Squamous dysplasia, a preneoplastic lesion, is identified easily on Lugol chromoendoscopy as a Lugol-voiding lesion (LVL) [28]. For all patients in the SCC group, the presence of LVLs on Lugol chromoendoscopy of esophagus was documented in accordance with the report of Katada et al. as grades A (no LVLs), B (1–9 LVLs), and C (≥10 LVLs;S2 File) [28].

Acetaldehyde breath test

Participants were asked to drink 100 mL of 0.5% ethanol in one draught after at least 12 h of fasting and abstinence. The 0.5% ethanol was made with vodka, which contains little acetaldehyde [29]. Breath samples were collected with dedicated gas bags immediately before and 1 min after participants drank the alcohol. We used the dedicated gas bags to collect the end-tidal gas [23]. The gas bags were made of vinyl alcohol polymer and uniquely shaped to remove the gas derived from the physiological dead space. Approximately 100 mL of end-tidal gas can be collected with one breath into the bag. In this study, the breath was collected into these bags at standard temperature with air conditioning.

Measurement of breath acetaldehyde and ethanol levels

Breath acetaldehyde and ethanol levels were measured by highly sensitive gas chromatography [30] performed using the AERoChrome (Nissha FIS, Inc., Osaka, Japan), which can measure acetaldehyde and ethanol content. This device can also calculate the A/E ratio for each individual 1 min after ethanol ingestion. With the cutoff value of the A/E ratio set to 23.3, a previous study revealed that the AERoChrome was able to determine the presence of ALDH2*1 (active ALDH2) and ALDH2*2 (inactive ALDH2) with an accuracy of 96.4% [23].

Statistical analyses

The absolute and relative frequencies for qualitative variables were calculated for the SCC and HC groups. Statistical analysis was conducted using IBM SPSS Statistics 26 software (IBM, Armonk, NY, USA) and Prism (version 6 or later; GraphPad Software, Inc., La Jolla, CA, USA). The continuous variables are expressed as means and ranges. The Mann–Whitney U test was employed to compare continuous data. Pearson’s chi-squared test or Fisher’s exact test was employed to analyze categorical data to compare proportions. A p value of less than 0.05 was considered statistically significant. Logistic regression analysis for univariate and multivariate analyses was used to examine the predictors of the development of SCC and multiple lesions in the esophagus and the hypopharynx. All relevant data are within the manuscript and its S3 File.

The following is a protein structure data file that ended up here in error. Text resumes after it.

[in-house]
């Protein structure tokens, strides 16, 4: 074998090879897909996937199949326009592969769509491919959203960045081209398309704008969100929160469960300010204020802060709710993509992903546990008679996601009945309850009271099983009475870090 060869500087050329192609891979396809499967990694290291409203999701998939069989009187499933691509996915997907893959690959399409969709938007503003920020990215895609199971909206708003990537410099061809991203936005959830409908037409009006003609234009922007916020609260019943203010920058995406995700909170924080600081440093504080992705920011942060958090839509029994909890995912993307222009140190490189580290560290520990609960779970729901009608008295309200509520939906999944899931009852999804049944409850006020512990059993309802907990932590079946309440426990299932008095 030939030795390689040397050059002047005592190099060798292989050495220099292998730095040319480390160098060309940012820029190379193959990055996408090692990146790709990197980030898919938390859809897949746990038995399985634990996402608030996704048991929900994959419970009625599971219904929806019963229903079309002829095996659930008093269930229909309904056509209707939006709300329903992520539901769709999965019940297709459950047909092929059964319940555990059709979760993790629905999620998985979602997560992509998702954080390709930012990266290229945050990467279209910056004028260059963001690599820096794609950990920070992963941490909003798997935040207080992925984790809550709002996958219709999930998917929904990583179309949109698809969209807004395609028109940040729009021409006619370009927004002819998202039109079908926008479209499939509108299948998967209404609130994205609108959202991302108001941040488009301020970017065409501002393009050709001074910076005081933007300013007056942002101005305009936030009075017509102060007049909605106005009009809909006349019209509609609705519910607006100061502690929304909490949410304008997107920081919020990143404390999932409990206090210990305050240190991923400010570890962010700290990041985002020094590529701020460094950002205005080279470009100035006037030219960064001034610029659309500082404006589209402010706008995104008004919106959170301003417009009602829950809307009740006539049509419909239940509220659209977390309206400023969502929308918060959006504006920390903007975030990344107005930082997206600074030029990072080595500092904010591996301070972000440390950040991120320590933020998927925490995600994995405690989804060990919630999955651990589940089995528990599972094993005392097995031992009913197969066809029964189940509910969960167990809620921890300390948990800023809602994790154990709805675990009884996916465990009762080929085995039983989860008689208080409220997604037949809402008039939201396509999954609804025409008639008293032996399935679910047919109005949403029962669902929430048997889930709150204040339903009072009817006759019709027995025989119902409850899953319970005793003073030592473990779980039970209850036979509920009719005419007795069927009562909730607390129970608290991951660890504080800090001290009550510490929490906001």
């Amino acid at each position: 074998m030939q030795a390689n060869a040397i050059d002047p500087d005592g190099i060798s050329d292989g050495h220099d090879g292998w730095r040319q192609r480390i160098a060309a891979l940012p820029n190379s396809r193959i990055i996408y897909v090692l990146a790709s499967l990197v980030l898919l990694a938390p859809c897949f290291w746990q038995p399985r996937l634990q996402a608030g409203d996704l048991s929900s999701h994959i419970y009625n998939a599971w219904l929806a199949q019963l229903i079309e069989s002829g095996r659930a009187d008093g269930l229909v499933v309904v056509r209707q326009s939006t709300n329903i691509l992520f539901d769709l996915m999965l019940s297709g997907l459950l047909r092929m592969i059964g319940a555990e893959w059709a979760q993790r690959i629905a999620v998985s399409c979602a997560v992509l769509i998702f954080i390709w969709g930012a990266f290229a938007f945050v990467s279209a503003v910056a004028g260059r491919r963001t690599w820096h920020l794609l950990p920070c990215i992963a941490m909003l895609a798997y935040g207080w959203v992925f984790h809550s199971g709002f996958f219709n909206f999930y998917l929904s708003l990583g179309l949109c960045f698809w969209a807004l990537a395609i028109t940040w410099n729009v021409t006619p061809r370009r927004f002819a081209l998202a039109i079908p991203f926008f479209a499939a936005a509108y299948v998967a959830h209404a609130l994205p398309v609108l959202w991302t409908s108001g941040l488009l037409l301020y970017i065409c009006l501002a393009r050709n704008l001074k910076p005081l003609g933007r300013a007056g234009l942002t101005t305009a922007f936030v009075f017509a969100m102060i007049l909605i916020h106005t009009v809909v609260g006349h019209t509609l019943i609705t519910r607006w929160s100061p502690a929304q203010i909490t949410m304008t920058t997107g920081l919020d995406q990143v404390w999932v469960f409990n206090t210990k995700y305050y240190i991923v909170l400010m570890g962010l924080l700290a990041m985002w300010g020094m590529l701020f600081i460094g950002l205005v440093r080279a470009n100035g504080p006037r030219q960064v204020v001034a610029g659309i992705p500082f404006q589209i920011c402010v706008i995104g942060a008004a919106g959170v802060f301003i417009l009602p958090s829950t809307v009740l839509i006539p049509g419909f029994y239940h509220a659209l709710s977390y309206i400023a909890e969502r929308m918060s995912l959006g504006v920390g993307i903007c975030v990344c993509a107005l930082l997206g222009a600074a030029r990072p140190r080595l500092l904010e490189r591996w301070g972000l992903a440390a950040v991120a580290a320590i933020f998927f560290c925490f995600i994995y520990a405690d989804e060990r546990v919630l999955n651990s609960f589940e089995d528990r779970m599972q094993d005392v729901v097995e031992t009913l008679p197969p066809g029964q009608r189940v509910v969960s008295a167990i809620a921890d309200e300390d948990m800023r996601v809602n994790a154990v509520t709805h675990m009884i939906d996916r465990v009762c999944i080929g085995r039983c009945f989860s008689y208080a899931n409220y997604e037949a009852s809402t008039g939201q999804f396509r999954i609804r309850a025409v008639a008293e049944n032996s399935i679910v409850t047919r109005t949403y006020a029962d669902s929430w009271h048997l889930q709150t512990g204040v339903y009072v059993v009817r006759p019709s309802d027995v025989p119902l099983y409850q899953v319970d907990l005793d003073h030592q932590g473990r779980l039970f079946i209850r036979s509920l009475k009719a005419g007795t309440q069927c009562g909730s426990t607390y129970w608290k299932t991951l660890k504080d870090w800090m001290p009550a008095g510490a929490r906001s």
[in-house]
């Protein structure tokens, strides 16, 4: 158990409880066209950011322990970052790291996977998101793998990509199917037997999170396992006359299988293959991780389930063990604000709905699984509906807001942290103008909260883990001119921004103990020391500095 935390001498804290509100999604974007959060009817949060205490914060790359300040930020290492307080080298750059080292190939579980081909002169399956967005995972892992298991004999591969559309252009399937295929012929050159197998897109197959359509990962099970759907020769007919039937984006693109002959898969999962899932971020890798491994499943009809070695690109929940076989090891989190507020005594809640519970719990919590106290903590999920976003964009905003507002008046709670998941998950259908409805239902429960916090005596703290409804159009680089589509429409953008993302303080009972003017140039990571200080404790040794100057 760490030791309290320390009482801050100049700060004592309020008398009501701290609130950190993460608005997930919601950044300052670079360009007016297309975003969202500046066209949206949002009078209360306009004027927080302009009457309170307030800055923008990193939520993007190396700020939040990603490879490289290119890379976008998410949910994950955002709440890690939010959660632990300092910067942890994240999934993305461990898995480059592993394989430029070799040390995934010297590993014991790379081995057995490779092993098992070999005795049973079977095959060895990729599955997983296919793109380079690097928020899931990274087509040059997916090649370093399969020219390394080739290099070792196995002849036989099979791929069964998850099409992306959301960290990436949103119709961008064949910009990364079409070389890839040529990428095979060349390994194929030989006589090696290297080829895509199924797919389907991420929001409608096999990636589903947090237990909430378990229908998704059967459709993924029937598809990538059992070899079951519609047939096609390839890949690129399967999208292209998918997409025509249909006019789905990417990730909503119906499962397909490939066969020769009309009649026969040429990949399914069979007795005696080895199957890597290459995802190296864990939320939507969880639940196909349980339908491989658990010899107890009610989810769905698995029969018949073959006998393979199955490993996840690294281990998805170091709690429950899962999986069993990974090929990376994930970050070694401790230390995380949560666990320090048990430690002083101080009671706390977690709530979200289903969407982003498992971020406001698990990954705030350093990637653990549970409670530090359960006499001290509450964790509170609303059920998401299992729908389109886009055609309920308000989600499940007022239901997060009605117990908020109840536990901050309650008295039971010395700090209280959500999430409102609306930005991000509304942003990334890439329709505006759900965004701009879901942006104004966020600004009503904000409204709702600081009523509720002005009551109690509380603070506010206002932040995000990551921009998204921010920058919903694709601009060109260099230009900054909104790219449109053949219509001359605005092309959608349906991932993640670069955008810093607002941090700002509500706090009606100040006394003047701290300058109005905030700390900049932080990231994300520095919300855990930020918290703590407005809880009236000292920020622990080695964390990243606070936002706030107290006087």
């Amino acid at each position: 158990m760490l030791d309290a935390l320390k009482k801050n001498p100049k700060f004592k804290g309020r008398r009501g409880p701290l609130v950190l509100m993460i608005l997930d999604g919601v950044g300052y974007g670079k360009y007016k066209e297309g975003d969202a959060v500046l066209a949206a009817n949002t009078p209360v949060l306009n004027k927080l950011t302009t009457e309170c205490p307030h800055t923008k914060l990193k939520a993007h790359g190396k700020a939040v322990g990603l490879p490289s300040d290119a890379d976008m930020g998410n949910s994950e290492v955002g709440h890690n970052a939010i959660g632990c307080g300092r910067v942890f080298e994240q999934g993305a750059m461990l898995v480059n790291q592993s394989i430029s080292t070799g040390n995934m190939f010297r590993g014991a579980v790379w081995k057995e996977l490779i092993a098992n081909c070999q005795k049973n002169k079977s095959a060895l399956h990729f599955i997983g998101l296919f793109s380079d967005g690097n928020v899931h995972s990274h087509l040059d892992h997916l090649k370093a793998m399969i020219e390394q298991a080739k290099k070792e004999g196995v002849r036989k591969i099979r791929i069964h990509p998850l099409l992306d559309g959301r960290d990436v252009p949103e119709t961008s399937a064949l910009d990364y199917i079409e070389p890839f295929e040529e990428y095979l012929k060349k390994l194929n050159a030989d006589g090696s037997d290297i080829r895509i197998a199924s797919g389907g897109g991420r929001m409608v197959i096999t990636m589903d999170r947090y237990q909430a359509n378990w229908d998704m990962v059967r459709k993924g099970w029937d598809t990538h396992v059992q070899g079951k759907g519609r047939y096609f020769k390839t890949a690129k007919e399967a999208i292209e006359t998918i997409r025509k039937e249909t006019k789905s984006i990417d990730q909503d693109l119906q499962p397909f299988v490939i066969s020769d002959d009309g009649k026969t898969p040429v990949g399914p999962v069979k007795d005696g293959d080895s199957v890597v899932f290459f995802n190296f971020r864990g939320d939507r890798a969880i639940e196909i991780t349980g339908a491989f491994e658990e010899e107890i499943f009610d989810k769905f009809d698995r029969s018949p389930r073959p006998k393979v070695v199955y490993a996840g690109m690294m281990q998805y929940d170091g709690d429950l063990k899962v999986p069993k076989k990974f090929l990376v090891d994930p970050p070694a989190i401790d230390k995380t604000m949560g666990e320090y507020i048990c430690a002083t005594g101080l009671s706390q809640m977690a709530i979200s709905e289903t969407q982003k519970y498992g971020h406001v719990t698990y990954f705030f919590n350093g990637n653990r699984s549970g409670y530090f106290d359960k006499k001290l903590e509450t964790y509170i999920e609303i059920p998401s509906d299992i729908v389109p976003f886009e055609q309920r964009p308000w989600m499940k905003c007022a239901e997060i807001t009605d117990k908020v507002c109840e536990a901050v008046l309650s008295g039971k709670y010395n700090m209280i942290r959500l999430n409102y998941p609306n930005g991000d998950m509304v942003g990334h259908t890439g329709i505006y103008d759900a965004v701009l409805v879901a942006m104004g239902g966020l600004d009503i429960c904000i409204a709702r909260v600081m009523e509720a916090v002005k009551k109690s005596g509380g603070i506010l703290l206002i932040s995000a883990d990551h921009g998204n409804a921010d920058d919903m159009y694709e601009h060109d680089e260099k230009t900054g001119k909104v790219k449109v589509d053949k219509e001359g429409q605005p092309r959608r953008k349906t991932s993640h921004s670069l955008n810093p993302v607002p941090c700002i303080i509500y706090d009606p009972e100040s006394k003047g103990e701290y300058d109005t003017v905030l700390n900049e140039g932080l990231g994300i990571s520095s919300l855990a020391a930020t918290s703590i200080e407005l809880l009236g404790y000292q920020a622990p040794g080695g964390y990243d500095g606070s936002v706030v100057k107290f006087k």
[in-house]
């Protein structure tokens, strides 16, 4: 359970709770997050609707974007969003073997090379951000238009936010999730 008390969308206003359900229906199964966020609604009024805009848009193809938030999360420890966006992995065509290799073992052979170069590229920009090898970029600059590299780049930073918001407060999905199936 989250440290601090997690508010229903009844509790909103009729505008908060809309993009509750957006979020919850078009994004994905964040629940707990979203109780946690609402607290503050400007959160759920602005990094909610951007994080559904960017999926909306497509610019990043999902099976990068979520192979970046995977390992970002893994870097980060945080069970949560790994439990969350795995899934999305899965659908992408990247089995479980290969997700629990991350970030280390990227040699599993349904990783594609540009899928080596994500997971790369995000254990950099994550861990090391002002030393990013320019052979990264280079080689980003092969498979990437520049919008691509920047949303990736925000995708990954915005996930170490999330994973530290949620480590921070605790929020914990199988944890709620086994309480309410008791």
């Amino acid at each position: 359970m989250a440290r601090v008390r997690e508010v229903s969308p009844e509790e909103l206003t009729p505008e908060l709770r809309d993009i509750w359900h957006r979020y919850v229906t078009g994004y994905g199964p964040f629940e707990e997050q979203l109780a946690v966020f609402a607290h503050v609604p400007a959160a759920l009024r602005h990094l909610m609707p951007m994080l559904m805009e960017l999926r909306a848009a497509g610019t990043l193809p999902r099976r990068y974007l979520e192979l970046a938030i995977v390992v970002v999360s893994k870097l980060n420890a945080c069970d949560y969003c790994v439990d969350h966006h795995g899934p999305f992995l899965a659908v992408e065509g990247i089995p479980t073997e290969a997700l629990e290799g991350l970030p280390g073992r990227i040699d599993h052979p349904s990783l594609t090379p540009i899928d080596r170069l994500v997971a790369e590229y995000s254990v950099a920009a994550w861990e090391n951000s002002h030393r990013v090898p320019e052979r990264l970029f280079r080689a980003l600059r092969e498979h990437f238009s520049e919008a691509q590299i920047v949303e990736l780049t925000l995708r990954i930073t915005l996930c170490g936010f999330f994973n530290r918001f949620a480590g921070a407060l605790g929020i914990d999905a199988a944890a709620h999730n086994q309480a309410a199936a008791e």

Ethical approval

This study was approved by the institutional review board of the Kagoshima University Hospital Clinical Research Ethics Committee [Research No. 28–137] and Izumi General Medical Center. Written informed consent was obtained from all participants. The procedures followed were in accordance with the guidelines for the care and use of laboratory animals of their institution or national animal welfare committee, or with the World Medical Association’s Declaration of Helsinki (1964, and its later amendments).